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Cognitive behavioural interventions in addictive disorders PMC

Pijar NTT
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Counteracting the drinker’s misperceptions about alcohol’s effects is an important part of relapse prevention. To accomplish this goal, the therapist first elicits the client’s positive expectations about alcohol’s effects using either standardized questionnaires or clinical interviews. Positive expectancies regarding alcohol’s effects often are based on myths or placebo effects of alcohol (i.e., effects that occur because the drinker expects them to, not because alcohol causes the appropriate physiological changes).

abstinence violation effect

Efforts to evaluate the validity [119] and predictive validity [120] of the taxonomy failed to generate supportive data. It was noted that in focusing on Marlatt’s relapse taxonomy the RREP did not comprehensive evaluation of the full RP model [121]. Nevertheless, these studies were useful in identifying limitations and qualifications of the RP taxonomy and generated valuable suggestions [121]. Results of a preliminary nonrandomized trial supported the potential utility of MBRP for reducing substance use. In this study incarcerated individuals were offered the chance to participate in an intensive 10-day course in Vipassana meditation (VM). Those participating in VM were compared to a treatment as usual (TAU) group on measures of post-incarceration substance use and psychosocial functioning.

Relapse Prevention in other areas

Exercise, listening to music, getting sufficient rest—all can have a role in taking the focus off cravings. Regarding setbacks as a normal part of progress enables individuals to broaden their array of coping skills, to engage in planning for problematic situations, and to devise strategies in advance for dealing with predictable difficulties. Among the most important coping skills needed are strategies of distraction that can be quickly engaged when cravings occur.

  • The RP model highlights the significance of covert antecedents such as lifestyle patterns craving in relapse.
  • The term relapse may be used to describe a prolonged return to substance use, whereas lapse may be used to describe discrete, circumscribed “slips” during sustained abstinence (Marlatt & Gordon, 1985, p. 32).

The therapist therefore planned to improve his motivation for seeking help and changing his perspective about his confidence (motivational interviewing). Each of the five stages that a person passes through are characterized as having specific behaviours and beliefs. The AVE describes the negative emotional response that often accompanies a failure to maintain abstinence from drugs or alcohol. In the multifaceted journey of overcoming addiction and living a healthier life, individuals often encounter a psychological phenomenon known as the (AVE). It sheds light on the challenges individuals face when attempting to maintain abstinence and how a single lapse can trigger a surge of negative emotions, potentially leading to a full relapse or a return to unhealthy living (Collins & Witkiewitz, 2013; Larimer, Palmer, & Marlatt, 1999).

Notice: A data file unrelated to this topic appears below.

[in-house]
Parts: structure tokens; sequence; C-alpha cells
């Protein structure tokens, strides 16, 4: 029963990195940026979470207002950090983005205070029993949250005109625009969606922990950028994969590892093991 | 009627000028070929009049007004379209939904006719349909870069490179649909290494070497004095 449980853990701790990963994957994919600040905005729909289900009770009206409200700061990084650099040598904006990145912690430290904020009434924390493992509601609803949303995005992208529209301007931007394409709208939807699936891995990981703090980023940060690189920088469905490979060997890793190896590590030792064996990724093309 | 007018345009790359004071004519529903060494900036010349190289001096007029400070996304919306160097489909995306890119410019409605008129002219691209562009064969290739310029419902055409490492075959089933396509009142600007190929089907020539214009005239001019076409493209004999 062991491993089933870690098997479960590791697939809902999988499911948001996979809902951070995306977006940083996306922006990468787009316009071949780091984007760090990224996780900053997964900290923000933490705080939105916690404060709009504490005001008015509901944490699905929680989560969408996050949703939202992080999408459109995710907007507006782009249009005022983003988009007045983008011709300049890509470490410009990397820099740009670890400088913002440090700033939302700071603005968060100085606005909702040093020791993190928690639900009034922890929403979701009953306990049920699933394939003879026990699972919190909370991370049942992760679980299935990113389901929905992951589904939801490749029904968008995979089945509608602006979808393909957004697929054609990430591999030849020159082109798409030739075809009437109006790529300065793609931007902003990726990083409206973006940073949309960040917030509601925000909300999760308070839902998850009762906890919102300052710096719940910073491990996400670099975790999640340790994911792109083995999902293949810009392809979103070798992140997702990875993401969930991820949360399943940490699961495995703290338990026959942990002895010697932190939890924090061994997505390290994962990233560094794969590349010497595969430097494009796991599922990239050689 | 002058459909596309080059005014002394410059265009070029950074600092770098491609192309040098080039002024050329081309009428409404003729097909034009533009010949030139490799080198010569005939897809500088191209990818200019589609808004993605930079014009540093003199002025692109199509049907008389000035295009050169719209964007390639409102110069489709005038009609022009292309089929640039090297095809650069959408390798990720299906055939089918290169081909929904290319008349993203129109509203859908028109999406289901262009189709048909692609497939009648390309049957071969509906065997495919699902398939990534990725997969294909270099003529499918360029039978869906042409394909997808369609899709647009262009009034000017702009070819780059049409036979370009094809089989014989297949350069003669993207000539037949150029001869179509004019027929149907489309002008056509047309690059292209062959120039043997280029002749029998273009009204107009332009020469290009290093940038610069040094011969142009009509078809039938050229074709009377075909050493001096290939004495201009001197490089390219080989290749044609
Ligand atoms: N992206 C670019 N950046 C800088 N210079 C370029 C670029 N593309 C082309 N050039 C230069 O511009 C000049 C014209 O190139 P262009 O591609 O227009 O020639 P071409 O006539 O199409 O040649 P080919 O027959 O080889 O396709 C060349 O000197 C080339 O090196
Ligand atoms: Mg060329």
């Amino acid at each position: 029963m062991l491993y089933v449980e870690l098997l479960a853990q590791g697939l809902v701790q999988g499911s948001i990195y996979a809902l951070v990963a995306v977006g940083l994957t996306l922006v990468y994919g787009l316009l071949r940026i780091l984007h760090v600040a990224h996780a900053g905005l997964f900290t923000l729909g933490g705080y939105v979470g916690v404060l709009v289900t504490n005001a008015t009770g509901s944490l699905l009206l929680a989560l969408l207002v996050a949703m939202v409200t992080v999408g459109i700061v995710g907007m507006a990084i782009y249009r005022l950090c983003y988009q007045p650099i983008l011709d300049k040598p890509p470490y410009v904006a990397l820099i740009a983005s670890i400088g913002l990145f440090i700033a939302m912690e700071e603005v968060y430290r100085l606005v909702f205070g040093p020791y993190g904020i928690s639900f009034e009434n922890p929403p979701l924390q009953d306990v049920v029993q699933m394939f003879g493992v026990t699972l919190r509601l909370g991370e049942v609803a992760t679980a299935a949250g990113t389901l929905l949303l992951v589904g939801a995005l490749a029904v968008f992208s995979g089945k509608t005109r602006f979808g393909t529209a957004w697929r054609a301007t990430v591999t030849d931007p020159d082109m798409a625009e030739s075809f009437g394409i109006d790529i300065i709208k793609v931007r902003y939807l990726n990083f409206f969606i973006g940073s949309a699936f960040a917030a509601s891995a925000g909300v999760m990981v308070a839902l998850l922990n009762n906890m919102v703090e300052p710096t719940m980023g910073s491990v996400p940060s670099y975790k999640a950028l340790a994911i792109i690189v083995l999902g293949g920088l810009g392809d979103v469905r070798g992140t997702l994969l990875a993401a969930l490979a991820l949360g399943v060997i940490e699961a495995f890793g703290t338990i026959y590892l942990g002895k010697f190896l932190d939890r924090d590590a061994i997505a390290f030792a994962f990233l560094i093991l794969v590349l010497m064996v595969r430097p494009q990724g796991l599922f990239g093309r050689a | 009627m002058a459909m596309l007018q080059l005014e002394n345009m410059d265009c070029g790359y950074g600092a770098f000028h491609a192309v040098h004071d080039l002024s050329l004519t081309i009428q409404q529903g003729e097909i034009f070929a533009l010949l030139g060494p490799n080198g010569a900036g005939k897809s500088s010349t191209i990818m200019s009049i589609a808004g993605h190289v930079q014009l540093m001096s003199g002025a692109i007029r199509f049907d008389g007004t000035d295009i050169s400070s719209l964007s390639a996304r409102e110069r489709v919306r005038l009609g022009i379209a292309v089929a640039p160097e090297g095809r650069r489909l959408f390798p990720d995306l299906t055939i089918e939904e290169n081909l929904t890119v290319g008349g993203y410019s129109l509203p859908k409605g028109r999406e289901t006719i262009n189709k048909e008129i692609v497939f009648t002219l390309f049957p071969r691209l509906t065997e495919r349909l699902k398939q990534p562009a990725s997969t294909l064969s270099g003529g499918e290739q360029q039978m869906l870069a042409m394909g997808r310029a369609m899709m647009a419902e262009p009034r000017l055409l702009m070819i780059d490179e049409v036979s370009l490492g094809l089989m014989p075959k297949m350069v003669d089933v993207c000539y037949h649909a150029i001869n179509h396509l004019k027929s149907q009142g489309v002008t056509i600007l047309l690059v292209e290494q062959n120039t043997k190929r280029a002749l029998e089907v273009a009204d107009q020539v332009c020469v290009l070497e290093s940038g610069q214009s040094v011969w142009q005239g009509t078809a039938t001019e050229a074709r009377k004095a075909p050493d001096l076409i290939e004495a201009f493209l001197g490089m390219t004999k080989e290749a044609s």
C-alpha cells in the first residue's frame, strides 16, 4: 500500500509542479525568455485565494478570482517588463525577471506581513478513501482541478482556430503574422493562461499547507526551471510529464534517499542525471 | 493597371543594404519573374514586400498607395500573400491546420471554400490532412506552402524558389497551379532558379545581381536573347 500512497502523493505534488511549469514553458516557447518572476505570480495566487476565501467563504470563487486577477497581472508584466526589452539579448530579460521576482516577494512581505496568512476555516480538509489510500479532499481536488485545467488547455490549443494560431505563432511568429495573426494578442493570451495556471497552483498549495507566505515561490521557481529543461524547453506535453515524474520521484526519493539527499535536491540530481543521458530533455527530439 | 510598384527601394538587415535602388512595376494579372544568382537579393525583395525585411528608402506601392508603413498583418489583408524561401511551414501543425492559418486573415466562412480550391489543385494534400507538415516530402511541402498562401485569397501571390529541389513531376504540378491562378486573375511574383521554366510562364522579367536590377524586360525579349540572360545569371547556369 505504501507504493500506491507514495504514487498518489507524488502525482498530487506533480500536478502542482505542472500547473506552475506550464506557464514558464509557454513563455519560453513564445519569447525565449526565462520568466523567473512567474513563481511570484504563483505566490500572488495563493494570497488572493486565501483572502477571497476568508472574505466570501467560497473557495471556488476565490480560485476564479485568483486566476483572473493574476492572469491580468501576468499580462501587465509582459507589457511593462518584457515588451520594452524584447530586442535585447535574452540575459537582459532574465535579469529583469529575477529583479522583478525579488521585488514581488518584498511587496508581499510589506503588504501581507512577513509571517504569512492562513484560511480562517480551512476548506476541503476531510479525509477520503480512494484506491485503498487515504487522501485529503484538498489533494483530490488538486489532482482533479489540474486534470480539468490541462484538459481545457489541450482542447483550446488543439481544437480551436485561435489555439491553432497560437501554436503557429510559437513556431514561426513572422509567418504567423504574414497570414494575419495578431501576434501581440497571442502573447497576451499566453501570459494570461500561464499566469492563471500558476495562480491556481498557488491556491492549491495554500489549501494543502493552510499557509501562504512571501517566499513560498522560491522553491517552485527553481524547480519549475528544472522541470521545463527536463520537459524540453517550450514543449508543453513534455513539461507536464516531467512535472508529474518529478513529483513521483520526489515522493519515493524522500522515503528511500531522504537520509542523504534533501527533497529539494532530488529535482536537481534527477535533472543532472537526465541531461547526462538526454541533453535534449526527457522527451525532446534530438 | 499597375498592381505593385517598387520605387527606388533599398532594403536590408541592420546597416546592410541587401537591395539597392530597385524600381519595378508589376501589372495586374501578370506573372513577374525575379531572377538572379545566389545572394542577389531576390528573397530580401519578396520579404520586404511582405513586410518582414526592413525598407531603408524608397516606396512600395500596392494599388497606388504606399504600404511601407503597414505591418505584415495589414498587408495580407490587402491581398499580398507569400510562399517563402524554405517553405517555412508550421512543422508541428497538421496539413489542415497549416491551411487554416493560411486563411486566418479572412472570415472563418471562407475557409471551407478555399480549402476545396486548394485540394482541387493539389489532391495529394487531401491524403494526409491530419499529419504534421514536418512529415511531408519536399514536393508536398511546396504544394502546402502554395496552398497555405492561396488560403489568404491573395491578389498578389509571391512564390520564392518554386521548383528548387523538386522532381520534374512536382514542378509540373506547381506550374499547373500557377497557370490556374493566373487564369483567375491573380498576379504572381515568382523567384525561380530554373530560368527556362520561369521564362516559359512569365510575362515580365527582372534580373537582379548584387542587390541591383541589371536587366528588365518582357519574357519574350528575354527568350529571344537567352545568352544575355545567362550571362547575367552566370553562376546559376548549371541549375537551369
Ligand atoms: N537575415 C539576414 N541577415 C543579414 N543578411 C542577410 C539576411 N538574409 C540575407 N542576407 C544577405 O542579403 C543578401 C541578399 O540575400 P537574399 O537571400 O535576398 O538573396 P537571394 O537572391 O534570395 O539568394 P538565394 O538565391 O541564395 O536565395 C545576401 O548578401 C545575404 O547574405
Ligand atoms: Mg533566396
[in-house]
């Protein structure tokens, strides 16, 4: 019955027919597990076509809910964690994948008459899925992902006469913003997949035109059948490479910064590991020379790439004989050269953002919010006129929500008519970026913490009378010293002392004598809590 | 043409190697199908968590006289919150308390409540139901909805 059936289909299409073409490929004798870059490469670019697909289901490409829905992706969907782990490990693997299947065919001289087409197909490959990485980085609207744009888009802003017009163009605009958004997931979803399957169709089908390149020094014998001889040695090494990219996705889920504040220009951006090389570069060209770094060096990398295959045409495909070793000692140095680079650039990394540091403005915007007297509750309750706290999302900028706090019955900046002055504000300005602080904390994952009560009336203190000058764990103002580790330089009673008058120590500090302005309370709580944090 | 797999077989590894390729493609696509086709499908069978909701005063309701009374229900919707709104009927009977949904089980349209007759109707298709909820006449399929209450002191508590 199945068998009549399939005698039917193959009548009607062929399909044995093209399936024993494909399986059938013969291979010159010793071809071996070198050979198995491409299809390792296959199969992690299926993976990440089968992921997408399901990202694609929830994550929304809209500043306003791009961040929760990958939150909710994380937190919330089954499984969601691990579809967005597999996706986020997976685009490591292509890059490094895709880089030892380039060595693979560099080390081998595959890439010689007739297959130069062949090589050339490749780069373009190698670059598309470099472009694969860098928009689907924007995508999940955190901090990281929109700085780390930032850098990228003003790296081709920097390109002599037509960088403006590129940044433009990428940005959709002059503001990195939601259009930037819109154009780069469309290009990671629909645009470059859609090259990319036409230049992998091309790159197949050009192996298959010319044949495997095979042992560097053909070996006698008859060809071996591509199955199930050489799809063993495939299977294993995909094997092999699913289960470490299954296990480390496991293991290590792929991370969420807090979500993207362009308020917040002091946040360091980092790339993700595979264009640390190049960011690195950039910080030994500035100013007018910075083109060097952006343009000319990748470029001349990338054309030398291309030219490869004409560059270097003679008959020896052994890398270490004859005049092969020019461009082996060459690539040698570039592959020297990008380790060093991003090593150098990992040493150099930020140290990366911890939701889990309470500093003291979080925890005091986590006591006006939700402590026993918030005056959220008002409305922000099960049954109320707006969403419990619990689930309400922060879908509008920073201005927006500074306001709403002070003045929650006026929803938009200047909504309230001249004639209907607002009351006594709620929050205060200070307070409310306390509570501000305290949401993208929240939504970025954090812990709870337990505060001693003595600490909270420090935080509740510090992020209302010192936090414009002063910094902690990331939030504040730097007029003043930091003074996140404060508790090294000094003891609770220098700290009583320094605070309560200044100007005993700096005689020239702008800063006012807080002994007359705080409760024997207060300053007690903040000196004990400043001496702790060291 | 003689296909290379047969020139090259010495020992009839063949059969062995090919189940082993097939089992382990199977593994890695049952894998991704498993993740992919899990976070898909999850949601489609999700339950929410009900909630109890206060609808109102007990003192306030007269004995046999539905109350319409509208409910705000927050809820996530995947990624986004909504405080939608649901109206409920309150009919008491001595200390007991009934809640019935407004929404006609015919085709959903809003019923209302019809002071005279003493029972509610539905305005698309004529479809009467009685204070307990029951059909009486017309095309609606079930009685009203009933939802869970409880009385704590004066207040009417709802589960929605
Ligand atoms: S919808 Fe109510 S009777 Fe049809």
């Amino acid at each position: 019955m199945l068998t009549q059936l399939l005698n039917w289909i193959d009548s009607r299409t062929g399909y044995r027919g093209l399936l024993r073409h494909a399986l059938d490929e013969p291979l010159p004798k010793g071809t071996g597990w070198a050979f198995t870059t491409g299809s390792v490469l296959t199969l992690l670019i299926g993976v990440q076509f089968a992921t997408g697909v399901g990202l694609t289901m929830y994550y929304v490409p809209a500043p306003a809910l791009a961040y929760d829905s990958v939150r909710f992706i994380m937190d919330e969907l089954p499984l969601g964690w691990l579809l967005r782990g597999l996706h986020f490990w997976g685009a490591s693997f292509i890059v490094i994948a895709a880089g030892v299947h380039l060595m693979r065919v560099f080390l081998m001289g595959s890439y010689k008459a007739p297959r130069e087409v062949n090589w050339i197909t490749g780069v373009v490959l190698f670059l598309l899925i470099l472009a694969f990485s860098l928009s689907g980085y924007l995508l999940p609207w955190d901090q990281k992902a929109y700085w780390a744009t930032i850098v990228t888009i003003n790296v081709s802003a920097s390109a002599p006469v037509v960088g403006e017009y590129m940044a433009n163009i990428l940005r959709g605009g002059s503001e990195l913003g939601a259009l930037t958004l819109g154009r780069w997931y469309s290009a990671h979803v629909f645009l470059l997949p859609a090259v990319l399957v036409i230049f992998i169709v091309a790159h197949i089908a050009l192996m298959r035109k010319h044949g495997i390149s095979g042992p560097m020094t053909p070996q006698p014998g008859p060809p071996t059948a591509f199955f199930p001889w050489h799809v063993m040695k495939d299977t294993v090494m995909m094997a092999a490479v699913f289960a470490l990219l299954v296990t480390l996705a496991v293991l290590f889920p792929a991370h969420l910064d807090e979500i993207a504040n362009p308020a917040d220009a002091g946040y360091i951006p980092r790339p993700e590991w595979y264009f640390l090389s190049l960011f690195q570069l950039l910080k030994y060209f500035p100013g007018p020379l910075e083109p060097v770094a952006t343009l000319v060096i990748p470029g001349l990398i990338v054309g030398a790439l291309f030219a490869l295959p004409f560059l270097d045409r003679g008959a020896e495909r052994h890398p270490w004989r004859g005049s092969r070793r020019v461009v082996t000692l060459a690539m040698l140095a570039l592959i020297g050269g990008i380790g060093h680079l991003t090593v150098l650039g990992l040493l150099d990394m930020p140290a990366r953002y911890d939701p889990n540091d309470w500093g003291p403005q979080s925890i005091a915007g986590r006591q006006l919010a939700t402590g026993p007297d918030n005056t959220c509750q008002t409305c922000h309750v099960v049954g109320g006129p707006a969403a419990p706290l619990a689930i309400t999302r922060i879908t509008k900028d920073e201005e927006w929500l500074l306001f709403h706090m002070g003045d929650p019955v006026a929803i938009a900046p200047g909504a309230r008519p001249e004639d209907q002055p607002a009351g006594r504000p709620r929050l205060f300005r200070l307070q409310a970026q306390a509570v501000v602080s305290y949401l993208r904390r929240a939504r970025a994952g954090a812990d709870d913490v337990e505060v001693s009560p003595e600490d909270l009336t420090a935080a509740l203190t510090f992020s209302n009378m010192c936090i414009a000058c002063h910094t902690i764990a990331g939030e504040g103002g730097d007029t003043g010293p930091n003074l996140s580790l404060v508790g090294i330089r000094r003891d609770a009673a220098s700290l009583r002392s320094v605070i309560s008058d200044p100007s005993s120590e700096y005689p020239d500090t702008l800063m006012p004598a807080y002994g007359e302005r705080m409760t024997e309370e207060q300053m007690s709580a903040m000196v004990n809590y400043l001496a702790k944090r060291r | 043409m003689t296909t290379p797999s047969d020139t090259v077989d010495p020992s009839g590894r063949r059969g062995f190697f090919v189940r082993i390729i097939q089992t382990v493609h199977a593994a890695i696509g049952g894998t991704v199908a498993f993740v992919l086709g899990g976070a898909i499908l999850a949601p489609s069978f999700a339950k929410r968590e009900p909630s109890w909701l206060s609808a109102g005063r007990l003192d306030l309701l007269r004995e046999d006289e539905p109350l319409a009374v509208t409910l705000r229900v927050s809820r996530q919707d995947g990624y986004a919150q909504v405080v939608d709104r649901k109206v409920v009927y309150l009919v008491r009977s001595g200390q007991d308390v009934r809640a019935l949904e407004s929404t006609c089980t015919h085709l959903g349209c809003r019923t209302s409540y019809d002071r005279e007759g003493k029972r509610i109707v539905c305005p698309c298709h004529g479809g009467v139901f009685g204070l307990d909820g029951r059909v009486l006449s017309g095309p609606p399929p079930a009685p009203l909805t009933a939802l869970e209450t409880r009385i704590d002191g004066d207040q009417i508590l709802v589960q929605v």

3. Summary of the state of the literature

Here we provide a brief review of existing models of nonabstinence psychosocial treatment, with the goal of summarizing the state of the literature and identifying notable gaps and directions for future research. Previous reviews have described nonabstinence pharmacological approaches (e.g., Connery, 2015; Palpacuer et al., 2018), which are outside the scope of the current review. We first describe treatment models with an explicit harm reduction or nonabstinence focus. While there are multiple such intervention approaches for treating AUD with strong empirical support, we highlight a dearth of research testing models of harm reduction treatment for DUD. Next, we review other established SUD treatment models that are compatible with non-abstinence goals.

abstinence violation effect

As the client gains new skills and feels successful in implementing them, he or she can view the process of change as similar to other situations that require the acquisition of a new skill. The desire for immediate gratification can take many forms, and some people may experience it as a craving or urge to use alcohol. Although many researchers and clinicians consider urges and cravings primarily abstinence violation effect physiological states, the RP model proposes that both urges and cravings are precipitated by psychological or environmental stimuli. Ongoing cravings, in turn, may erode the client’s commitment to maintaining abstinence as his or her desire for immediate gratification increases. This process may lead to a relapse setup or increase the client’s vulnerability to unanticipated high-risk situations.

2. Relationship between goal choice and treatment outcomes

Central to the RP model is the role of cognitive factors in determining relapse liability. For example, successful navigation of high-risk situations may increase self-efficacy (one’s perceived capacity to cope with an impending situation or task; [26]), in turn decreasing relapse probability. Conversely, a return to the target behavior can undermine self-efficacy, increasing the risk of future lapses.

The statements were further classified by completing a cluster analysis with the coordinates of the statements. Statements that were closer to each other in the plot were sorted together more often (and vice versa). Additionally, IBM SPSS Statistics 26 was used to perform descriptive analysis on participants demographics.

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